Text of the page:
• Overdoing it. It’s best not to drink more than 8 cups a day (or 6 if you’re pregnant).

Tempted to brew and decaffeinate your own green tea at home?

Bad news, we’re afraid — green tea is not an easy beast to wrangle! Some people decaffeinate at home using a hot water “rinse,” where you essentially boil your tea in water, before discarding the liquid and using the soggy leaves to make a cuppa with as normal.

The problem with this is that it does get rid of the caffeine. But it also gets rid of a lot of the nutrients. Oh, and the flavor. Oops.

You’re generally better off buying decaf from the store. You can also pick green tea based on its processing methods. Leaves soaked in ethyl acetate are generally considered to be “naturally decaffeinated.”

You can also buy green tea which has been processed with carbon dioxide. CO2 is the most effective method for removing caffeine while keeping flavor, but it tends to be more expensive.

Tips on storing/chilling

Once you’ve bought yourself some delicious decaf green tea, one question remains… where the heck do you store it?

Well, if you bought it from one of those fancy stores where they keep the tea in a glass jar… we’re really sorry to tell you, it might already be no bueno. It’s certainly drinkable, but light is not the friend of dried tea, and the sun’s rays passing through the jar have probably already degraded it a bit. Meh.

Instead, it’s best to choose tea that comes in a tin or box, and put it straight into the fridge. Don’t be tempted to open it: that lets oxygen in, and increases the chance of the tin getting condensation inside it — also no bueno.

Once you start using your tea, take it away from its cozy fridge home, and give it a new berth in a dry, dark cupboard. Avoid light and moisture, and your decaf green tea will have a much longer life.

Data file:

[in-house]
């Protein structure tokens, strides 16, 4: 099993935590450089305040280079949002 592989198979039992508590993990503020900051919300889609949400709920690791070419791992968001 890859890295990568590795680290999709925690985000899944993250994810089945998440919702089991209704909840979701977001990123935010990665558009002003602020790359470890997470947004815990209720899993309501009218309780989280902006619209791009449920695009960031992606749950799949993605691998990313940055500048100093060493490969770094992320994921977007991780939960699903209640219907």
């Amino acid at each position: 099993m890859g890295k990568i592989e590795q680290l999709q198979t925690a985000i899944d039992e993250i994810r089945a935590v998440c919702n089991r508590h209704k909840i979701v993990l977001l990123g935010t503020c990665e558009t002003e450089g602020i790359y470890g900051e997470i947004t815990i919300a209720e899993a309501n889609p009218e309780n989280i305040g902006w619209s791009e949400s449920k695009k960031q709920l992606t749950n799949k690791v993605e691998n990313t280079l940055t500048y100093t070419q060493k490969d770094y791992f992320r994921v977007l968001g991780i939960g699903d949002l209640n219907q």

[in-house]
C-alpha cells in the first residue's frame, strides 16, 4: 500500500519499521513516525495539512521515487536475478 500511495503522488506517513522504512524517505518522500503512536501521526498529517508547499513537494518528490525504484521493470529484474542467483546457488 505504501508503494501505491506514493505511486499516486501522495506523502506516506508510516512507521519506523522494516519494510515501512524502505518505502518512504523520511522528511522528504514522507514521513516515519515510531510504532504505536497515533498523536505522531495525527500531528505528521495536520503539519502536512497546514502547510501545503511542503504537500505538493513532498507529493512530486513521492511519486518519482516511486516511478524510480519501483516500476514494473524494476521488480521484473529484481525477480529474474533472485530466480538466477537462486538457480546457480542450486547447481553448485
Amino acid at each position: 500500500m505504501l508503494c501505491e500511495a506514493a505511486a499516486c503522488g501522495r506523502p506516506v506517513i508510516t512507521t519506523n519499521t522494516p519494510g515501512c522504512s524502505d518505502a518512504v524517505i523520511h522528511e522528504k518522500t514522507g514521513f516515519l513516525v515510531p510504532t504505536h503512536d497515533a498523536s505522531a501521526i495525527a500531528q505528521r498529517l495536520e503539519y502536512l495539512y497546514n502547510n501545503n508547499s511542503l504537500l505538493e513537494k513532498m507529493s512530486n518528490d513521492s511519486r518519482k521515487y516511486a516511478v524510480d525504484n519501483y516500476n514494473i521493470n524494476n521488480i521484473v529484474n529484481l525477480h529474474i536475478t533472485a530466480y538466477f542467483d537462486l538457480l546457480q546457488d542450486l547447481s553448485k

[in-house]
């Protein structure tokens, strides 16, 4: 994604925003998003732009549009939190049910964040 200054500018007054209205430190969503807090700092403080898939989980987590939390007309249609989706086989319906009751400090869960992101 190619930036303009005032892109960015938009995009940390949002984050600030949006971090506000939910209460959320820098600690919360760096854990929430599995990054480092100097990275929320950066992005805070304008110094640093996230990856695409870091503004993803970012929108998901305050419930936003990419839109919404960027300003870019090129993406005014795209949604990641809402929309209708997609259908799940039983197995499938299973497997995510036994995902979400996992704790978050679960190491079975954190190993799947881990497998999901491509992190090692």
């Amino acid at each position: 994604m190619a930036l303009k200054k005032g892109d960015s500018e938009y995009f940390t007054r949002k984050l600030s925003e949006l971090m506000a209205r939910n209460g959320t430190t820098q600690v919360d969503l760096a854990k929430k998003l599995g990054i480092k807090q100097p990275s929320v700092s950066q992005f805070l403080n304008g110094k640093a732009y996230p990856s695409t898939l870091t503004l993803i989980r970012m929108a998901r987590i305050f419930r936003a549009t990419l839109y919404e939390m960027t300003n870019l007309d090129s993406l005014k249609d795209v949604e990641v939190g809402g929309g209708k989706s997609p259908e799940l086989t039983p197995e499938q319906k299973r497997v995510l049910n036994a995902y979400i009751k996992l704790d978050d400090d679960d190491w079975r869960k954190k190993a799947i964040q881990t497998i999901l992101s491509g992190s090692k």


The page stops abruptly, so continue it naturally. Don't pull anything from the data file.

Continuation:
Who wants to only use decaf green tea in a drink? Boring!

Green tea plays a role in a wide range of recipes, meaning that if you’re not a fan of hot drinks, you can still get all that antioxidant goodness without having to boil your kettle. Check out some of these ideas:

Is decaf green tea good for you? In a word: yes.

It’s got all the benefits of caffeinated green tea, without the restlessness and potential insomnia that caffeine brings. And the possible health benefits of green tea are pretty vast in scope.

With studies being conducted into whether it could reduce the risk of cancer and other diseases, decaf green tea is possibly much more than something to dunk your cookie in.

But remember that the decaffeinating process takes out some of the goodness, along with the caffeine. It’s certainly better than nothing, but if you’re interested in getting the most health-bang for your buck and caffeine isn’t an issue for you, you’re probably better off sticking to the regular stuff. It’s easy being green after all!